Yoshitomo Nara - Editions & Works on Paper New York Tuesday, April 19, 2022 | Phillips

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  • Drawing upon his western influences from his time studying art at the Kunstakademie in Düsseldorf, and his love of western music, Yoshitomo Nara has created works that have universal appeal. Born in 1959 in Aomori Prefecture, Japan, Nara’s childhood was impacted by the aftermath of war and economic recovery. Music and album covers inspired and provided a therapeutic outlet for Nara from an early age. When he was nine, Nara began listening to Folk music legends like Fleetwood Mack, Joni Mitchell and Barry McGuire, later leading to a profound love and expansive collection of rock, blues, soul, and punk records.

    "Album covers were the first things that spoke to me as works of visual art. For me, having been brought up in a rural area where there were no museums, this was my very first art experience."
    —Yoshitomo Nara
    A source of escape, records transported Nara into visions and daydreams. “When you are a kid, you are too young to know you are lonely, sad, upset,” said Nara, “…now I know I was.” His young characters are reflective of this notion, each image a glimpse into another facet of his internal psyche. Explosive, punk energy tinged with a melodic, contemplative demeanor; Nara’s subjects embody a fascination with mood distilled from music culture.

    "After contemplative folk singers taught me about deep empathy," said Nara, "the punk rockers schooled me in explosive expression."
    —Yoshitomo Nara
    Rendered with attitude, Yoshitomo Nara’s famous ‘femme fatales’ draw us in. Formally uncomplicated, Nara's characters engage the viewer with their playful, and at times abject depictions of the human condition; solemn-faced and annoyed. They stare out, wide-eyed and most often not at us. Forms of self-expression, deprecation, and proclamation, Nara captivates the viewer with a singular figure, often accompanied by text or objects, or surrounded by empty space indicative of a void. Creating his own unique style by centralizing the figure of a child as his subject, Nara allows for child-like associations.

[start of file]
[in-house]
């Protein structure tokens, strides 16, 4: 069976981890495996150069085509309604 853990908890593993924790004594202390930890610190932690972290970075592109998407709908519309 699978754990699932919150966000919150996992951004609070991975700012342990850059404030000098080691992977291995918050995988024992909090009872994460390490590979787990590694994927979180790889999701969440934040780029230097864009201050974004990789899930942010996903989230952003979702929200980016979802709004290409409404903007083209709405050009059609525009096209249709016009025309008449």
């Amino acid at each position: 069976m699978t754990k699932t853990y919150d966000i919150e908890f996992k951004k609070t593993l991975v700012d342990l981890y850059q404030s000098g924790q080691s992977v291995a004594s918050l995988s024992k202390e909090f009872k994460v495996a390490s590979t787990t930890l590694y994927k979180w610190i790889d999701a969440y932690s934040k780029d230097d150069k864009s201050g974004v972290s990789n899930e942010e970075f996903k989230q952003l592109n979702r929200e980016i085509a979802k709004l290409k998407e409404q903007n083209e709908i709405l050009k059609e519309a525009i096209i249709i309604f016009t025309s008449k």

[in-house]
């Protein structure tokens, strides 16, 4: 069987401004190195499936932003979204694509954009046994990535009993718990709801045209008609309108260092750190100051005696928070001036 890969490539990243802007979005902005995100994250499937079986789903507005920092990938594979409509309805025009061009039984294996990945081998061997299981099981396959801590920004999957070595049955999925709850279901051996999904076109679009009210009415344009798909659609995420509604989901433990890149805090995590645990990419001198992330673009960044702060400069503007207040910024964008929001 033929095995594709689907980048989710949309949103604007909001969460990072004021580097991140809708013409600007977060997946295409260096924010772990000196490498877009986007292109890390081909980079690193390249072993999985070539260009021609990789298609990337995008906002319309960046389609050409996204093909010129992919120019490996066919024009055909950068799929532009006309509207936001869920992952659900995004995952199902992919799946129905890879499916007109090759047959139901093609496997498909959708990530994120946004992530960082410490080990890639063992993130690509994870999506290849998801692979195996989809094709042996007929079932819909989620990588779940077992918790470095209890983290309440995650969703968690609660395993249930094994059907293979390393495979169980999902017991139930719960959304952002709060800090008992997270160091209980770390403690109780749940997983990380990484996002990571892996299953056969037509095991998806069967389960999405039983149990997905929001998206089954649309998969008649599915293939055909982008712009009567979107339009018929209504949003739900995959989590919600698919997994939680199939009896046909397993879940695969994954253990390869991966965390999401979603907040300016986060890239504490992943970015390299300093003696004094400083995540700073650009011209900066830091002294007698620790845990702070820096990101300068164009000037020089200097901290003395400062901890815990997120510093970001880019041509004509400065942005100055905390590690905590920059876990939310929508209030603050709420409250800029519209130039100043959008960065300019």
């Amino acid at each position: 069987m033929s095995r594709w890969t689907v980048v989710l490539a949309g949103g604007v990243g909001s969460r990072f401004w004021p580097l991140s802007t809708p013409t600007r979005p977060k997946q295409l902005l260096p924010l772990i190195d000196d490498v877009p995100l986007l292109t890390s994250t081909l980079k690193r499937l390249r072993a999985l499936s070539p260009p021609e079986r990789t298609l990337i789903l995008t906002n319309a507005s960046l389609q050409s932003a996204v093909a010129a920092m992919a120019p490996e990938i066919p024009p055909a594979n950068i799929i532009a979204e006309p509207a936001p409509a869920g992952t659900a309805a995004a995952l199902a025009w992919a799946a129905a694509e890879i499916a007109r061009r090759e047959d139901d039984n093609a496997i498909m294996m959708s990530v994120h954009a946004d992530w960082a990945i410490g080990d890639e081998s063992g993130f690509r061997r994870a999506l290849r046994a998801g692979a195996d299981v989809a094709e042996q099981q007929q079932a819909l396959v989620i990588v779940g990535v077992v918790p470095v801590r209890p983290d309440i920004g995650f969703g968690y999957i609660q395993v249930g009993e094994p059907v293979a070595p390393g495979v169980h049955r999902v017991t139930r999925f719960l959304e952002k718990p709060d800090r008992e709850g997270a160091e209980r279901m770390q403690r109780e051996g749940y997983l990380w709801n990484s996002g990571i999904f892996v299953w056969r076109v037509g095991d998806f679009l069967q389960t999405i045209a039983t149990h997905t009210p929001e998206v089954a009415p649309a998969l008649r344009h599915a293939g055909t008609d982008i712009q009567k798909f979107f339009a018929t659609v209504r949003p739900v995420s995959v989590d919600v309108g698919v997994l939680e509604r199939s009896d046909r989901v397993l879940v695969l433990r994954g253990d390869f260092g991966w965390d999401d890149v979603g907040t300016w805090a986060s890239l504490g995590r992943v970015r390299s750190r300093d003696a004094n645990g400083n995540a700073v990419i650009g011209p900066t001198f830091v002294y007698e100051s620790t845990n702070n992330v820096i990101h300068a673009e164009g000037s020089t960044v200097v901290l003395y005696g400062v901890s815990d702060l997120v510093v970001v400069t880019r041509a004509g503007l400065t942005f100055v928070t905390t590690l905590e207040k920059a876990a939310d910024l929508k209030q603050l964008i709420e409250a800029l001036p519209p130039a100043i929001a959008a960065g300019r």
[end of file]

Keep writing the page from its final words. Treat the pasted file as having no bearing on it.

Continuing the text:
Printed by master printer Yasu Shibata at the Pace Editions Workshop, this complete set of ten ukiyo-e woodcuts effortlessly presents Nara’s signature imagery through a labor-intensive printmaking process familiar to Nara and Japanese heritage. Referencing his nimble drawings, often done on brown paper or cardboard, these woodcuts embody the same immediacy, but more refined, elevating his practice while imbuing the images with the same lively energy.

    • Provenance

      Pace Prints, New York

    • Literature

      Noriko Miyamura & Shinko Suzuki E-2010-003 - E-2020-012

    • Catalogue Essay

      Including: Don't Wanna Cry; Gypsy Song; Hateful Christmas; I Don't Want to Grow Up; Life Is Only One; My Little Treasure; Poindexter; Pissed Off; S.O.S.; and Walk On

Property of an Esteemed American Collector


Untitled (M. & S. E-2010-003 - E-2010-012)

The complete set of 10 Ukiyo-e woodcuts in colors, on Japanese paper, the full sheets.
all S. 16 1/2 x 11 5/8 in. (41.9 x 29.5 cm)
All signed, dated and numbered 'PP 2/4' in pencil (printer's proofs, the edition was 50 and 12 artist's proofs), co-published by Tomio Koyama Gallery, Tokyo, and Pace Editions, Inc., New York, all framed.

Full Cataloguing

$400,000 - 600,000 

Sold for $504,000

Contact Specialist


212 940 1220

Editions & Works on Paper

New York Auction 19 - 21 April 2022